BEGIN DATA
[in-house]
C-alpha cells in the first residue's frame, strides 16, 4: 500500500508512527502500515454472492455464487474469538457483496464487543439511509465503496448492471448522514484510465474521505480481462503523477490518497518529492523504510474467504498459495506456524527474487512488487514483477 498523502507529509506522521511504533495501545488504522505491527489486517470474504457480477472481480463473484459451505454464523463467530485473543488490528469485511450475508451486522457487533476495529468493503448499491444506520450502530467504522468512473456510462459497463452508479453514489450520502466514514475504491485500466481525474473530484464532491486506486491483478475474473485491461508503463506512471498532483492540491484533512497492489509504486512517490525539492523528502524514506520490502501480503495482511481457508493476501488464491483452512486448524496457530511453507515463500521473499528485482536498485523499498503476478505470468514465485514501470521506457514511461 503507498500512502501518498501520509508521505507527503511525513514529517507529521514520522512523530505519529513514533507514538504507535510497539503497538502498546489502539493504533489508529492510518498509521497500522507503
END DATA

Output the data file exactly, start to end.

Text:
[in-house]
C-alpha cells in the first residue's frame, strides 16, 4: 500500500508512527502500515454472492455464487474469538457483496464487543439511509465503496448492471448522514484510465474521505480481462503523477490518497518529492523504510474467504498459495506456524527474487512488487514483477 498523502507529509506522521511504533495501545488504522505491527489486517470474504457480477472481480463473484459451505454464523463467530485473543488490528469485511450475508451486522457487533476495529468493503448499491444506520450502530467504522468512473456510462459497463452508479453514489450520502466514514475504491485500466481525474473530484464532491486506486491483478475474473485491461508503463506512471498532483492540491484533512497492489509504486512517490525539492523528502524514506520490502501480503495482511481457508493476501488464491483452512486448524496457530511453507515463500521473499528485482536498485523499498503476478505470468514465485514501470521506457514511461 503507498500512502501518498501520509508521505507527503511525513514529517507529521514520522512523530505519529513514533507514538504507535510497539503497538502498546489502539493504533489508529492510518498509521497500522507503